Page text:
Cygnus NG-20 deployment
The NG-20 Cygnus cargo spacecraft deploys from the Falcon 9 upper stage after its Jan. 30 launch. Credit: NASA/SpaceX webcast

ORLANDO, Fla. — A SpaceX Falcon 9 successfully launched a Northrop Cygnus cargo spacecraft to the International Space Station for the first time Jan. 30.

The Falcon 9 lifted off at 12:07 p.m. Eastern from Space Launch Complex 40 at Cape Canaveral Space Force Station in Florida. It deployed into orbit nearly 15 minutes later a Cygnus cargo spacecraft on the NG-20 commercial resupply station to the ISS. The Falcon 9 first stage returned for a landing at Cape Canaveral to complete its tenth flight.

The launch was the first time Cygnus launched on a Falcon 9. Most previous Cygnus missions launched on Northrop Grumman’s own Antares rocket, other than two that launched on United Launch Alliance Atlas 5 vehicles after an Antares launch failure in 2014.

Northrop procured three Falcon 9 launches for Cygnus while it works with Firefly Aerospace on the Antares 330, a new version of the rocket that replaces the Ukrainian-built first stage and Russian-manufactured engines with a stage and engines produced by Firefly. That vehicle is slated to begin launches as soon as mid-2025.

Northrop said at a Jan. 26 briefing that they made few changes to the Cygnus spacecraft or its processing flow to accommodate the switch to the Falcon 9. SpaceX said at the same briefing that they did modify the Falcon 9 payload fairing to add a door, enabling access to the Cygnus spacecraft for the late load of cargo just before launch.

The spacecraft, named by Northrop “S.S. Patricia ‘Patty’ Hilliard Robertson” after the late NASA astronaut, is scheduled to arrive at the station and be berthed by the Canadarm2 robotic arm early Feb. 1. Cygnus will remain at the station for at least 100 days.

The Cygnus is carrying 3,726 kilograms of cargo for the ISS, split almost evenly among crew supplies, science investigation and vehicle hardware. The research payloads range from biological research to demonstrations of a surgical robot system inside the station and robotic arms developed by GITAI outside the station.

Among the payloads is Hewlett Packard’s Enterprise’s Spaceborne Computer-2. The computer is designed to analyze data from other investigations on the station using artificial intelligence and machine learning without the need to transmit large volumes of data to the ground. “I can compute faster than you can download,” said Mark Fernandez, principal investigator, during a Jan. 26 briefing.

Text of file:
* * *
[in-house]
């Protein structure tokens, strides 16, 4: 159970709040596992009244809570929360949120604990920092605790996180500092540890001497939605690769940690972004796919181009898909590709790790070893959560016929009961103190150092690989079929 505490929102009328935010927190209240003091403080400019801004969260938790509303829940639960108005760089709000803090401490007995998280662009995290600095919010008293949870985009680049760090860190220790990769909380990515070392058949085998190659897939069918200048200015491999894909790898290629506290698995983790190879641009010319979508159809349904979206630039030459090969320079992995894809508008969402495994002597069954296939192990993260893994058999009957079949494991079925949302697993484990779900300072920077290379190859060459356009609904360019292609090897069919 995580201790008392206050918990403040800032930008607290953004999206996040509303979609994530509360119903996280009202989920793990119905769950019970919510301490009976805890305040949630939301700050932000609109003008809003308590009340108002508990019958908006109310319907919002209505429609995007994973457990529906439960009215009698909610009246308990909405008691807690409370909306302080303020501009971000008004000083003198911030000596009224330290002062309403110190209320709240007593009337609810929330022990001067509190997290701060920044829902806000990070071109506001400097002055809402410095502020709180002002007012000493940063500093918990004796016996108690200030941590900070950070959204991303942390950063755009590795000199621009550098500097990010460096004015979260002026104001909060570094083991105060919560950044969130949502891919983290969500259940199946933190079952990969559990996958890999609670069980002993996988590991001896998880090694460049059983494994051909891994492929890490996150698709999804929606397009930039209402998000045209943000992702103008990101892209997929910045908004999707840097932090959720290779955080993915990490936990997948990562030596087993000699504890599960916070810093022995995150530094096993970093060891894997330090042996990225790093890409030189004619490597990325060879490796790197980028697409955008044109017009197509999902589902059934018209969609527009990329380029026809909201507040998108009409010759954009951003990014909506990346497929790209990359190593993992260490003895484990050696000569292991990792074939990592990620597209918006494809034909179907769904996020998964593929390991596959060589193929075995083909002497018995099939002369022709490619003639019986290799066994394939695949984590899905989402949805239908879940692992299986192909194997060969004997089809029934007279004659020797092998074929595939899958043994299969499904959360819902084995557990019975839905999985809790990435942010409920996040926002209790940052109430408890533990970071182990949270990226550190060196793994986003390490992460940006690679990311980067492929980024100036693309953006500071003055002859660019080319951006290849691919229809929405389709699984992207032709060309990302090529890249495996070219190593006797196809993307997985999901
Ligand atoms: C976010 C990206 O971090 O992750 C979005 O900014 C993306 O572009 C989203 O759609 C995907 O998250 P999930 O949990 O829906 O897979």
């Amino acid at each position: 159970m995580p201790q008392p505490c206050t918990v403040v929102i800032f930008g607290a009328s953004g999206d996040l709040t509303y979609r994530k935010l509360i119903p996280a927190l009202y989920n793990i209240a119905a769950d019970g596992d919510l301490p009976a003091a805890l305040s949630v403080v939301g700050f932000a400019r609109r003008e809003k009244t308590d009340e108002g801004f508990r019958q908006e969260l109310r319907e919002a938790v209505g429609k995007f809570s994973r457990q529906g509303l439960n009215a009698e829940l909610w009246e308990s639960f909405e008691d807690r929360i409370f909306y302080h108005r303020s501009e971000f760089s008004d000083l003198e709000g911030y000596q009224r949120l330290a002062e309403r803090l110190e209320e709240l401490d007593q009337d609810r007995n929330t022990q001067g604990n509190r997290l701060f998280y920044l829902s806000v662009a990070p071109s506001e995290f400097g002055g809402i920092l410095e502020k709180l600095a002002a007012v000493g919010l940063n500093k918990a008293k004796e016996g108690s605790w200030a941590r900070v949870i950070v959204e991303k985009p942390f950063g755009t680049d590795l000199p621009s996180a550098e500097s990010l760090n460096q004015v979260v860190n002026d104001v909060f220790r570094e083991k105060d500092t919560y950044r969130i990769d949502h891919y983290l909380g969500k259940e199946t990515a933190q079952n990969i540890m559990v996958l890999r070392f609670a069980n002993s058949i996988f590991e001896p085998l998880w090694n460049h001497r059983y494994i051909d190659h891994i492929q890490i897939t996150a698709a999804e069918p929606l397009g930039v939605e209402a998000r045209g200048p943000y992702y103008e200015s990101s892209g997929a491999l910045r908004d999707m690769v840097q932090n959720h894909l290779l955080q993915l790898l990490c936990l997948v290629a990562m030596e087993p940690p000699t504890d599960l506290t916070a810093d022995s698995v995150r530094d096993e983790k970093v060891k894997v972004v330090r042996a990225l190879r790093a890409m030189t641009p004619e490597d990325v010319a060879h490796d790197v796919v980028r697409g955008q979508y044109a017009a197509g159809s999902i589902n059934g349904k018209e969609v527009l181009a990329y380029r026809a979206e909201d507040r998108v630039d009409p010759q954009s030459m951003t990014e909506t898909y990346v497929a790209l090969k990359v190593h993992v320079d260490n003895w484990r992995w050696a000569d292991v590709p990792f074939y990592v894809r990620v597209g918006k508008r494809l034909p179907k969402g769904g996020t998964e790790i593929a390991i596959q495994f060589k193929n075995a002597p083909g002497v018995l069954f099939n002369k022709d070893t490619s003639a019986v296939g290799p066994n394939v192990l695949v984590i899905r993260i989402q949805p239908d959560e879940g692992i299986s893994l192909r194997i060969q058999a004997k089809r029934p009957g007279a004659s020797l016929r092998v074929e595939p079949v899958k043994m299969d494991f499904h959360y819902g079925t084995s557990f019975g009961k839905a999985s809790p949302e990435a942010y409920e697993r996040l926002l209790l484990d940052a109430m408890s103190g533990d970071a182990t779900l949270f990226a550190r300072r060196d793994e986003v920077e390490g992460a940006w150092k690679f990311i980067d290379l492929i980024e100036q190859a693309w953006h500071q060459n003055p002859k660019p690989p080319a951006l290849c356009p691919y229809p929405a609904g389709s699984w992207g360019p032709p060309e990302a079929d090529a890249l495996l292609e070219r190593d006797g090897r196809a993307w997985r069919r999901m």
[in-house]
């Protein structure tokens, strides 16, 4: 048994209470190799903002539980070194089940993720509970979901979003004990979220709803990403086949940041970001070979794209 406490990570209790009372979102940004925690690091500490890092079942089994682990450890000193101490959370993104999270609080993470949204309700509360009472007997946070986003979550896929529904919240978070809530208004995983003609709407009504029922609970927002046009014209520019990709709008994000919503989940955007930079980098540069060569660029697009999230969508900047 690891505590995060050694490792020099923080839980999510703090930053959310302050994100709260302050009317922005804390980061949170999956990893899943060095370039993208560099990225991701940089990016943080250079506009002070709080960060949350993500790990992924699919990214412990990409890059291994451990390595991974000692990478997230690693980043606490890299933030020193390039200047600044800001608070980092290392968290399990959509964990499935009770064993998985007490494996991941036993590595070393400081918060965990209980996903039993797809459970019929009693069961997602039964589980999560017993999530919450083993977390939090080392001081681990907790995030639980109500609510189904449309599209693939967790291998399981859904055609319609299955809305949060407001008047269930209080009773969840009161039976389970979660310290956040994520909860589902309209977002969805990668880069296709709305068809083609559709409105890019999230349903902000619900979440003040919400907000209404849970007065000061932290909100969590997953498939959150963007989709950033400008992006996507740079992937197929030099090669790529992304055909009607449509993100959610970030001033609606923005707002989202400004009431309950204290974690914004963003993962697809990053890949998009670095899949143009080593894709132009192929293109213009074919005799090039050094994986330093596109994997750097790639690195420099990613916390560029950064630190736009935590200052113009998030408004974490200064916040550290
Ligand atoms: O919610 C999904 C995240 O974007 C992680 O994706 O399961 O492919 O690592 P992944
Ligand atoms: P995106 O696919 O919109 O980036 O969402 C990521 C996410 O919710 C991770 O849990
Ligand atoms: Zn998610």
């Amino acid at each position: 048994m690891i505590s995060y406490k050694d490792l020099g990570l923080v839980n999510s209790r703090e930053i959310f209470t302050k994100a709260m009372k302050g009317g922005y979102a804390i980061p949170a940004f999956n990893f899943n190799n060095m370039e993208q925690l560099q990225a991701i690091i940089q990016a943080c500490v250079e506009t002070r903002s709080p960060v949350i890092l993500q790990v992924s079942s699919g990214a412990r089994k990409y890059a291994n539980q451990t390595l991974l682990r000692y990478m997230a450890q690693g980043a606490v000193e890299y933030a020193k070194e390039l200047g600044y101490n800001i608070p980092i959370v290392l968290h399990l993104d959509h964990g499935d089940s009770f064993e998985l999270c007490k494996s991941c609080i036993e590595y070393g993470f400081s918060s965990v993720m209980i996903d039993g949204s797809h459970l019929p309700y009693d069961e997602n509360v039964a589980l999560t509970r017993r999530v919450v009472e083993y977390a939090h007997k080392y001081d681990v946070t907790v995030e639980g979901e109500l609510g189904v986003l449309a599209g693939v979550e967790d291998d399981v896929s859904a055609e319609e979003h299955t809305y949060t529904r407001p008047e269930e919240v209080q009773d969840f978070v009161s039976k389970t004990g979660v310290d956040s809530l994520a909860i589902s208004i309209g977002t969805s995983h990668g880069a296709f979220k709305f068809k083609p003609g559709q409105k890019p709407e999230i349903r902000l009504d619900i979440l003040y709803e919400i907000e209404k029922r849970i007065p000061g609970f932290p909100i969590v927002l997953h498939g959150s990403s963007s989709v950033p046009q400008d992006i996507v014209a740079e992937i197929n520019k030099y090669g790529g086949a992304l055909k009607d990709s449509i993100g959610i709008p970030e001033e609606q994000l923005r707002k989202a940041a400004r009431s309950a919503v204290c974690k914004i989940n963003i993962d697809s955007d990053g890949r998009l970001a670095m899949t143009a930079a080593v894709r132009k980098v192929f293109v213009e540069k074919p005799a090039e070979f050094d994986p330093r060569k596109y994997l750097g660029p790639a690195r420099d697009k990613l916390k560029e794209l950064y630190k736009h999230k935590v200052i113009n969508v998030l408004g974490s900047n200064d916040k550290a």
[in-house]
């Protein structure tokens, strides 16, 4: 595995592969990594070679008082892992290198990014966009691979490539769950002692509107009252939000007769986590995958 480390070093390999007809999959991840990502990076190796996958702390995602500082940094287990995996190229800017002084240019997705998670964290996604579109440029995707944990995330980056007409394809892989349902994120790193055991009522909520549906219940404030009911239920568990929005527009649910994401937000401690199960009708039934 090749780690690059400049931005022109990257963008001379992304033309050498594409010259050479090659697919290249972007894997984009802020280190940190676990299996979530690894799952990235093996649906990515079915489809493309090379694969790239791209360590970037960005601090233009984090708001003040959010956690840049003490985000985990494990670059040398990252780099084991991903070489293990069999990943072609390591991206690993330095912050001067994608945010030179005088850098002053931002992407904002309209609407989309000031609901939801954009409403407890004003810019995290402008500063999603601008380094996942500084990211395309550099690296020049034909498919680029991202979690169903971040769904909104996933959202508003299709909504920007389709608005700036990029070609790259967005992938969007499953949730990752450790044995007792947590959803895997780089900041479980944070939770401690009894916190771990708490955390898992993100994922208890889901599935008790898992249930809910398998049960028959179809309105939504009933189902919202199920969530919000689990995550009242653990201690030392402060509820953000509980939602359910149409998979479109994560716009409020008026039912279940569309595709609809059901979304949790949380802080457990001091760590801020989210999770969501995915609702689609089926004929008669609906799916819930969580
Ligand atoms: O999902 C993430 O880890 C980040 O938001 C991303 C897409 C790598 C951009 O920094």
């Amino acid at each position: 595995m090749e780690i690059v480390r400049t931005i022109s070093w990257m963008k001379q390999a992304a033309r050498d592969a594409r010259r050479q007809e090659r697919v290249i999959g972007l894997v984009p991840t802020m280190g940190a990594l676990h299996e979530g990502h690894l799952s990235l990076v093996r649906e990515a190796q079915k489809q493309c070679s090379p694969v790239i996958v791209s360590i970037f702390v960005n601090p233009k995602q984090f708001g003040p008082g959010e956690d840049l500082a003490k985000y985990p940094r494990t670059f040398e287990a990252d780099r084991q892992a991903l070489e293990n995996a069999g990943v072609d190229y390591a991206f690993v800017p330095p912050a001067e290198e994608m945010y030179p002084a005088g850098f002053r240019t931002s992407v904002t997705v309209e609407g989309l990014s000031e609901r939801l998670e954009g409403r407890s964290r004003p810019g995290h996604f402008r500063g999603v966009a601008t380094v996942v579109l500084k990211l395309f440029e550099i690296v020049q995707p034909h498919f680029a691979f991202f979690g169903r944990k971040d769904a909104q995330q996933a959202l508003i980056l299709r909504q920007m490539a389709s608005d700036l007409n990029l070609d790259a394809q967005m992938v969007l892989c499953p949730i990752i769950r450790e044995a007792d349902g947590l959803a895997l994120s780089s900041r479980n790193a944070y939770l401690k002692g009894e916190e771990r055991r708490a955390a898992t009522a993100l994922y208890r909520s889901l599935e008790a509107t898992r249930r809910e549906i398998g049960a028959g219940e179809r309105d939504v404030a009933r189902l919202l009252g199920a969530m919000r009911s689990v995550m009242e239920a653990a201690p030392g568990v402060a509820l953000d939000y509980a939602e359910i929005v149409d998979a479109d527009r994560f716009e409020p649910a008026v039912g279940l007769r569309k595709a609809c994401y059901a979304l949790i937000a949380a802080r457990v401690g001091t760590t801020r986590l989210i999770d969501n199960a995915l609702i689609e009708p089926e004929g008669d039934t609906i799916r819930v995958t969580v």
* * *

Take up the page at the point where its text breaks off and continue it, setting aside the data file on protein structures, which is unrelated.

The computer is an upgraded version of one previously flown on the station, with a new operating system and four 30-terabyte solid state drives. “We will be able to store any and all of the raw data you generate up there, process it and get your insights back down to Earth faster and better than ever,” he said.

LambdaVision, a company developing artificial retinas best produced in microgravity, is flying its ninth experiment to the station on NG-20. “We have refined our manufacturing process over the last eight missions. We’re now looking at making this process scalable,” said Nicole Wagner, chief executive of LambdaVision,

“In the past couple of flights we have looked at scale: how do we take everything that we have learned to date and build on that so we can generate more artificial retinas,” she said, as her company considers future production on the ISS or commercial successors.

Vehicle hardware on NG-20 includes a kit for later installation of another set of iROSA solar arrays outside the station as well as spare parts for the station components such as the oxygen generator and exercise equipment. “All these spares are essentially spare parts for future repairs,” said Dina Contella, operations integration manager for the ISS at NASA, at a Jan. 26 briefing, rather that equipment that needs repair now.

As with other cargo missions, NASA is using NG-20 to provide the crew with an assortment of fresh food, from hazelnut spread to hummus. “Lots of ice cream,” Contella added.

Jeff Foust writes about space policy, commercial space, and related topics for SpaceNews. He earned a Ph.D. in planetary sciences from the Massachusetts Institute of Technology and a bachelor’s degree with honors in geophysics and planetary science...